Two quick reactions to Bernie’s apparently never-ending speech tonight:
First, this idea that there’s such a thing as momentum in electoral politics is really silly. If momentum was real, then Trump would’ve cleared the field weeks ago but he hasn’t, and Hillary Clinton would’ve won the nomination in 2008 but she didn’t. If momentum exists, it is only as an effect and not a cause. You win a bunch of elections and you have momentum; you lose one and all of a sudden you don’t. That’s not momentum. Momentum is the idea that it takes miles to turn a battleship, not.
Second, some reaction to Bernie’s stump speech that have been adapted and expanded from something I just posted to Facebook: Bernie has a logically consistent and through critique of what’s wrong with American politics. He even seems to understand what’s wrong with our institutions, and I agree with much of what he says. I think he misdiagnoses the role of money in politics, and so by extension overestimates its influence in elections, but that’s a big topic for another time. What I’ve never heard him explain, not once, is how we will use those broken institutions to fix those very same institutions. Because that’s how constitutional governance works – you go to governance with the institutions you have, not the ones you wish you’d had. You don’t just get to wish them away – you actually have to use them to make the changes to them that you want to make. And nowhere in his critique does he ever seem to address this fact.
And no, I’m leading “a revolution” with “6 million small donors” isn’t an explanation. Talk to me about Congress. Talk to me about its committees. Be specific. And no, “if we don’t get what we want we’ll lead a revolution in the midterms” isn’t an answer either, at least not a good one. If you can’t take the House in the midst of your general election revolution, what precisely makes you think you will be able to do so in the much lower turnout midterm elections? And to be even more specific, what about the stories of 2008 and 2010 makes you think that gridlock will rebound to your benefit in the midterms? You think Republicans will be less interested in destroying Bernie than they were Barack? That they are more likely to cooperate with someone who promises to raise taxes than someone who cut them?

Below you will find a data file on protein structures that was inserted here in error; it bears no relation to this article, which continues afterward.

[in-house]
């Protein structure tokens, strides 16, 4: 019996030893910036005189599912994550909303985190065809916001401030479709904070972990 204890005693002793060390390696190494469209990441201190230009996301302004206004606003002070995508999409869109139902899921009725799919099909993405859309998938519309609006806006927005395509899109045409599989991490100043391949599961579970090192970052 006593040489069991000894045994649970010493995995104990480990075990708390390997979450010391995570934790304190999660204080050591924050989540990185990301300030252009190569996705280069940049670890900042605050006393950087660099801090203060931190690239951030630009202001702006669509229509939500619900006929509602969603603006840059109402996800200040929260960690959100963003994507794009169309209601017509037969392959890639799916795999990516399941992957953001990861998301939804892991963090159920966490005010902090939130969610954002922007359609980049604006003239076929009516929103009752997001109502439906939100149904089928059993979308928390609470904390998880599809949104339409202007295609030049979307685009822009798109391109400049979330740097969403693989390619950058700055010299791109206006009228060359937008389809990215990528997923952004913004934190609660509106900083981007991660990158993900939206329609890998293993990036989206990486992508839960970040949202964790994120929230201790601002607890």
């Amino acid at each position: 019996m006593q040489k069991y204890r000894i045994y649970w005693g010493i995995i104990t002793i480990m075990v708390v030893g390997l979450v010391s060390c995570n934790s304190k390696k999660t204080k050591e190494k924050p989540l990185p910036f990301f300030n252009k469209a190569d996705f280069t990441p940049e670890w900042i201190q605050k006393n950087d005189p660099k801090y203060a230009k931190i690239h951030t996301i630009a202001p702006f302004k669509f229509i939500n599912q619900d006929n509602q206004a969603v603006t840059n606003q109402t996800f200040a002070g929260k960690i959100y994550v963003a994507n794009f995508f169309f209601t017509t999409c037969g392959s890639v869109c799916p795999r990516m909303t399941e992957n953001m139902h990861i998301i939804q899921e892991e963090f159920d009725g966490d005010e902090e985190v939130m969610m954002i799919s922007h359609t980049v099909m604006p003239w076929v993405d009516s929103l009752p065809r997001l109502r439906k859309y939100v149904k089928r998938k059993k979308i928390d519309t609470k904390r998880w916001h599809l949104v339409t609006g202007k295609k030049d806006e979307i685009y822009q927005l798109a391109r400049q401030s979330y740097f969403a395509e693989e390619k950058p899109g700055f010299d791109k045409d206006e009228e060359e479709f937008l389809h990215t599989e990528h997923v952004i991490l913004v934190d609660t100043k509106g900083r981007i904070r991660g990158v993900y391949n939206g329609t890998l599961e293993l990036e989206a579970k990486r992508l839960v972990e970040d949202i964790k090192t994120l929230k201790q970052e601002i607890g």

As I say, I agree with a tremendous amount of what Bernie says, and I’d be thrilled if many of the changes he is seeking actually came to be. But without a plan – a real, concerte, specific plan – they will never come to pass. So Bernie, please…we hear you. We understand your critique. Now give us your plan.
UPDATE: Check out Bernie’s interview with the NY Daily News. What in here makes anyone think he has an actual plan for any of this? This is precisely what worries me about Bernie. Not only does he not have a plan for most of this, in some cases he doesn’t even think he needs to have a plan. There’s a long back and forth over breaking up banks, for example, and Bernie clearly bristles at both the idea that he should explain how he will get new legislation passed and that he needs to explain what a world post-bank-breakup would look like. I hate the power of big banks too, but breaking them up without an understanding of and plan for the world that you are creating is properly bonkers. What if what you do doesn’t work? What will it be like to live through that? And how will it affect the rest of your agenda, both short and long term? Has he even thought through any of this? Judging from this interview, the answer is probably no. And if you actually care about this stuff, if you really want to solve these problems, this should concern you.